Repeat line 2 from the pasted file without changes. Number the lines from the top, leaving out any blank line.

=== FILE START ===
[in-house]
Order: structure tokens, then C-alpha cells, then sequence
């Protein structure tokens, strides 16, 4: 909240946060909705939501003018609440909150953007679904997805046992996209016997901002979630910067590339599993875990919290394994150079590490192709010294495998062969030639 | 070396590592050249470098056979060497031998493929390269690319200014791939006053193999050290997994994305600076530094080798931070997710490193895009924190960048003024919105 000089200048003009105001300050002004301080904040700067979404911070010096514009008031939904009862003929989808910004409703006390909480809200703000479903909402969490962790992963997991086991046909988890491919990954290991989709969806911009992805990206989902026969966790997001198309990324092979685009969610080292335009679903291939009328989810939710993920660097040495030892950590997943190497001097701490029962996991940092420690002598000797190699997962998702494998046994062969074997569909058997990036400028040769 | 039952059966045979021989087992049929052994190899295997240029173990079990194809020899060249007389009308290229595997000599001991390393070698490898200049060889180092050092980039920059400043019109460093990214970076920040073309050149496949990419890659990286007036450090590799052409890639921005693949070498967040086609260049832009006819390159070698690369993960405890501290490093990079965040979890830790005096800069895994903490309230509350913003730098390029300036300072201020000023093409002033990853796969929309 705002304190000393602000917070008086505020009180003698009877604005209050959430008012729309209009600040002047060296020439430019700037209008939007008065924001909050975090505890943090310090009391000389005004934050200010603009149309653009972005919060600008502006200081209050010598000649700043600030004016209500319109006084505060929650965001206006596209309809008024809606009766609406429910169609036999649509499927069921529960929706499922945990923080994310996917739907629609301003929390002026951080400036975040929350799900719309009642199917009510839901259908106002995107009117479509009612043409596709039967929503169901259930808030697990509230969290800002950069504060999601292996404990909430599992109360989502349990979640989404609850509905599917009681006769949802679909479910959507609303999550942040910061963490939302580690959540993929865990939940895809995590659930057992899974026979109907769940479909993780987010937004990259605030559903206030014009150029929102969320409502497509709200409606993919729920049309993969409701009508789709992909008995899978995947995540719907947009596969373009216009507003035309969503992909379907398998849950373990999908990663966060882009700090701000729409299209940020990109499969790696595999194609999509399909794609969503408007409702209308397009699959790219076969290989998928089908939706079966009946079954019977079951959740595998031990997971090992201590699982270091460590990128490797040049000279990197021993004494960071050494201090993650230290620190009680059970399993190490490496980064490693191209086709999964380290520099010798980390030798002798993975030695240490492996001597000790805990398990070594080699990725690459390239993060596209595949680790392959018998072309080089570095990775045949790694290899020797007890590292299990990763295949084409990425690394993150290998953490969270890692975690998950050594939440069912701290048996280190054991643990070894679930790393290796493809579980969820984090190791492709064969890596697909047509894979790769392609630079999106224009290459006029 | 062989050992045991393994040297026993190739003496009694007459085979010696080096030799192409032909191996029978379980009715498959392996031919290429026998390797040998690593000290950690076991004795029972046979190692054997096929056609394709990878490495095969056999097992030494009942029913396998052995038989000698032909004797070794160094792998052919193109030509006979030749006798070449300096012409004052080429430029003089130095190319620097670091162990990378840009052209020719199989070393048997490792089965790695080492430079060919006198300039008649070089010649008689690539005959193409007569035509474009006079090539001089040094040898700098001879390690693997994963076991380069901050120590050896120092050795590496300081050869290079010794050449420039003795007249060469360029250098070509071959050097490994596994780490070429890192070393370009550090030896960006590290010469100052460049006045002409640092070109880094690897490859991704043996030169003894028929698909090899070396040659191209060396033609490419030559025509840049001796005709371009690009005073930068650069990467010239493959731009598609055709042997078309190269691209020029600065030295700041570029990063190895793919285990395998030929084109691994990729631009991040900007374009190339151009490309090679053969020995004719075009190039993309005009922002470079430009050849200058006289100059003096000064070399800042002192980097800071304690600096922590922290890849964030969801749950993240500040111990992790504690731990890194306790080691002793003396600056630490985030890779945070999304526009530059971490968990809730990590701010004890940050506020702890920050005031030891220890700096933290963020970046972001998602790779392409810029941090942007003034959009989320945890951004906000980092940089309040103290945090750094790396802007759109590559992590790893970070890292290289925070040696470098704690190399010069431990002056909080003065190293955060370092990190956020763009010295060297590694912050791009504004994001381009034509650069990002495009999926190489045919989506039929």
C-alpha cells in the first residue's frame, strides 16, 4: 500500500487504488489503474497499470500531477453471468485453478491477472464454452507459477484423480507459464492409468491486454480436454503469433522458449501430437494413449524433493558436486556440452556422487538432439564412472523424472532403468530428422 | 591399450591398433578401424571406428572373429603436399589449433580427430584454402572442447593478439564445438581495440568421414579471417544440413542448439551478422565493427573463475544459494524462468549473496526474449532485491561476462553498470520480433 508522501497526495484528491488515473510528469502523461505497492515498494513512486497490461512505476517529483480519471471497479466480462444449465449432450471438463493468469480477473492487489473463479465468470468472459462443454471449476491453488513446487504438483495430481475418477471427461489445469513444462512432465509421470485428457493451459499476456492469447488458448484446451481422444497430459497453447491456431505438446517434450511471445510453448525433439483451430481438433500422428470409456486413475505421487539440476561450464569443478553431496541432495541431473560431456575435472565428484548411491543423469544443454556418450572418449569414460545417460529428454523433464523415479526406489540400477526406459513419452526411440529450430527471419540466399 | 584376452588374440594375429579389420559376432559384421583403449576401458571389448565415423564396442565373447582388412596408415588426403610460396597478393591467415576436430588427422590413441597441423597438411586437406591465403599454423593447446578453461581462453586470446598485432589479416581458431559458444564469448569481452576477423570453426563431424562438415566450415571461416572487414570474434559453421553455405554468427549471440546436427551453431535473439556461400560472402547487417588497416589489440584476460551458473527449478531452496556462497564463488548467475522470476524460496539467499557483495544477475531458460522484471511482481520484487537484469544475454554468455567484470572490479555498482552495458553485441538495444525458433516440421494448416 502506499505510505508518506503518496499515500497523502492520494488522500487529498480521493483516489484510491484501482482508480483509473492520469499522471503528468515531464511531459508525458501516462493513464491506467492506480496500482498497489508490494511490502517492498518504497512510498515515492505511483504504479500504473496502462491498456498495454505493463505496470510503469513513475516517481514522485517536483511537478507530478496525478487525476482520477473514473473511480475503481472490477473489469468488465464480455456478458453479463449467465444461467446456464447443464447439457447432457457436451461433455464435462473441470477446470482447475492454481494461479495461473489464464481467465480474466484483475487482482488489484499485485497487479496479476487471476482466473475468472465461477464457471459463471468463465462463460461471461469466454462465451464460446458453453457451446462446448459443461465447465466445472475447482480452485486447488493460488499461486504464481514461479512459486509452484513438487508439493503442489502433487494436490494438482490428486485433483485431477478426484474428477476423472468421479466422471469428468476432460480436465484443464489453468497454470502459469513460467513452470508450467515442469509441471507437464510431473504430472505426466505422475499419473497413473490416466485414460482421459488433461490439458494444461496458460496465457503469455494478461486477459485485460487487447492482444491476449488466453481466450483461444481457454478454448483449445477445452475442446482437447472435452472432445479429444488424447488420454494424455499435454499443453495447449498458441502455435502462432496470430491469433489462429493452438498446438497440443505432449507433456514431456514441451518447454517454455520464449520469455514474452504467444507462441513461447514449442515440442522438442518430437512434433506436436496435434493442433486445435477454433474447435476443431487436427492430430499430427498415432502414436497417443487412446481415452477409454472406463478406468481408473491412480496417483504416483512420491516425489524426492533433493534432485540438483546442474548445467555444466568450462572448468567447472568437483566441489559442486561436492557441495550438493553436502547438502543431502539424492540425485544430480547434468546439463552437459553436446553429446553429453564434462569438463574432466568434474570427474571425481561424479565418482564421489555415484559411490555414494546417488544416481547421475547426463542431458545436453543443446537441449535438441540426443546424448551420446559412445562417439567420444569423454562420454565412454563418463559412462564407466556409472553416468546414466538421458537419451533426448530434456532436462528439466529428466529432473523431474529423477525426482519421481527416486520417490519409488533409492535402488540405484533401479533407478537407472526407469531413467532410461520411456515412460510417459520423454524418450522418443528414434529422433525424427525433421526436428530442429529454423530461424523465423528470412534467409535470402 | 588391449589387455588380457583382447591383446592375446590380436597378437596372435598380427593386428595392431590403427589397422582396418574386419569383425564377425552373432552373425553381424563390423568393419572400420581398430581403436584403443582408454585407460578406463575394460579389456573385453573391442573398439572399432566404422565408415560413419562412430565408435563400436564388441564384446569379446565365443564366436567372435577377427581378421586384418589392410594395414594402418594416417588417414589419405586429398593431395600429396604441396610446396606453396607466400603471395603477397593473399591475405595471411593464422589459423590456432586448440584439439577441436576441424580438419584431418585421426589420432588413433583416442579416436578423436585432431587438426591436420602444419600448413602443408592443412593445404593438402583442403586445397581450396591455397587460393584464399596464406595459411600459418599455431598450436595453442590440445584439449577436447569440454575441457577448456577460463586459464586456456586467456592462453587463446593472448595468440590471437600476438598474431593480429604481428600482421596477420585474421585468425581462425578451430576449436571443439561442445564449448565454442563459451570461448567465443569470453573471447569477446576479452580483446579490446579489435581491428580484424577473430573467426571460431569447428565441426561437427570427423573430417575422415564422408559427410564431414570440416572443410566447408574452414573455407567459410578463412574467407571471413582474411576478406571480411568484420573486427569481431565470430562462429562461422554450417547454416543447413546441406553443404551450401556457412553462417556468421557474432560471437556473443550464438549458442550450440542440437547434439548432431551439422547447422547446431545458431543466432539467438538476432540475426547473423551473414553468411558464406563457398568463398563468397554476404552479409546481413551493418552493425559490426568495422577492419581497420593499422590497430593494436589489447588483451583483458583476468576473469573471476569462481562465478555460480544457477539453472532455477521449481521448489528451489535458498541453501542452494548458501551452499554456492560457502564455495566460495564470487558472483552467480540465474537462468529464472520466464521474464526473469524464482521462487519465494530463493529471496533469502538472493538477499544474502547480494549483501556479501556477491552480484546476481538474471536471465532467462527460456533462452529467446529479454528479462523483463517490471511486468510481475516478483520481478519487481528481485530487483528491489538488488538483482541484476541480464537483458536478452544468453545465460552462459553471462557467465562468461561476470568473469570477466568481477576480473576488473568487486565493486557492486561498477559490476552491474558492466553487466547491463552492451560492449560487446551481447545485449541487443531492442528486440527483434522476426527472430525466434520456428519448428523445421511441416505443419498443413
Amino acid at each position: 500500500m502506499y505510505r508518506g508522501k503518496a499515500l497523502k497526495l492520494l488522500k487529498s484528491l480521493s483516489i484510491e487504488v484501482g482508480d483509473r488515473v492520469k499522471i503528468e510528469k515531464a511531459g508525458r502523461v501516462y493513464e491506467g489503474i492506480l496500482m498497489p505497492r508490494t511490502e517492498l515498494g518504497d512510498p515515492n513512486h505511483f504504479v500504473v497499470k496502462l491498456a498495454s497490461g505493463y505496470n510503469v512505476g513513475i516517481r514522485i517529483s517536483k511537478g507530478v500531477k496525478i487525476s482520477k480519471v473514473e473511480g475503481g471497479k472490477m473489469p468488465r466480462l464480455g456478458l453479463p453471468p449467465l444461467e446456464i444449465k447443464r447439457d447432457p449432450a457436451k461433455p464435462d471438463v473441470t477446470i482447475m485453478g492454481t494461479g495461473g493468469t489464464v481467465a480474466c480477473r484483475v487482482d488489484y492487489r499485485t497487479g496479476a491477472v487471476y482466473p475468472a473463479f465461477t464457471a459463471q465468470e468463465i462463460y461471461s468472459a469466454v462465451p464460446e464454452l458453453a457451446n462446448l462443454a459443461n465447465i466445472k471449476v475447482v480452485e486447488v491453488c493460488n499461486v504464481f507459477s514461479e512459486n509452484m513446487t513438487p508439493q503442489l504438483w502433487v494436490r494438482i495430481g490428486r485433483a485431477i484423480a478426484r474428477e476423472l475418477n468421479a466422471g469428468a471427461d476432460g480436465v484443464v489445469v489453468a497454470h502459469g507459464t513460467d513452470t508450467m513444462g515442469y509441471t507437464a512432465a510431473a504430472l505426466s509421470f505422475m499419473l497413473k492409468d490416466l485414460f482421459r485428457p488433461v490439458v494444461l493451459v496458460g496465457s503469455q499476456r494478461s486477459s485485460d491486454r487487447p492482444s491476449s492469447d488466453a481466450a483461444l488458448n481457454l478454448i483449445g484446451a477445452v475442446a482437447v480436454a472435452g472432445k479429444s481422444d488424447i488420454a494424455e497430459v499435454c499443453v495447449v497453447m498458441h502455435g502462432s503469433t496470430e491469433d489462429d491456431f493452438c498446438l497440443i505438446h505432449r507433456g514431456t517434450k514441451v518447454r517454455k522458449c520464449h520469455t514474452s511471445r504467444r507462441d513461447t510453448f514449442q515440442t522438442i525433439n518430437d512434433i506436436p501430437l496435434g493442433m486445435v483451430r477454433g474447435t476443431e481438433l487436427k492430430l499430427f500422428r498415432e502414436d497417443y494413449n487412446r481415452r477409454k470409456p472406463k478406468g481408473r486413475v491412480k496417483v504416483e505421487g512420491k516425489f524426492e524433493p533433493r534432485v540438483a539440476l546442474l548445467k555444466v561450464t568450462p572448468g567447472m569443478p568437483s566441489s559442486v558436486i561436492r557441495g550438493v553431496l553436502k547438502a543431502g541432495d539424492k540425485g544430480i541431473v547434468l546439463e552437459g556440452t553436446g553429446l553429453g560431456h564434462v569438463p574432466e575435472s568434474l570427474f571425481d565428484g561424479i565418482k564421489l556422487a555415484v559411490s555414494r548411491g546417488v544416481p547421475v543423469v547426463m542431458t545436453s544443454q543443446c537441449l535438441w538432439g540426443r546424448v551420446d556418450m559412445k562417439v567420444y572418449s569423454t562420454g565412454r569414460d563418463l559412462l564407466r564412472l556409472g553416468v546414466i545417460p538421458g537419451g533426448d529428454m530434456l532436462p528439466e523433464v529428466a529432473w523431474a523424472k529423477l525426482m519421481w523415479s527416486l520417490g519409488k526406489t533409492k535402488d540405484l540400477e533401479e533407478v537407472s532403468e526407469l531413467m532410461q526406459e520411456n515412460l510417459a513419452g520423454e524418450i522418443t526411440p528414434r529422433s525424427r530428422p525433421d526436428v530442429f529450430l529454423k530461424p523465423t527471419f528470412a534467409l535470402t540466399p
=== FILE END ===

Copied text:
Order: structure tokens, then C-alpha cells, then sequence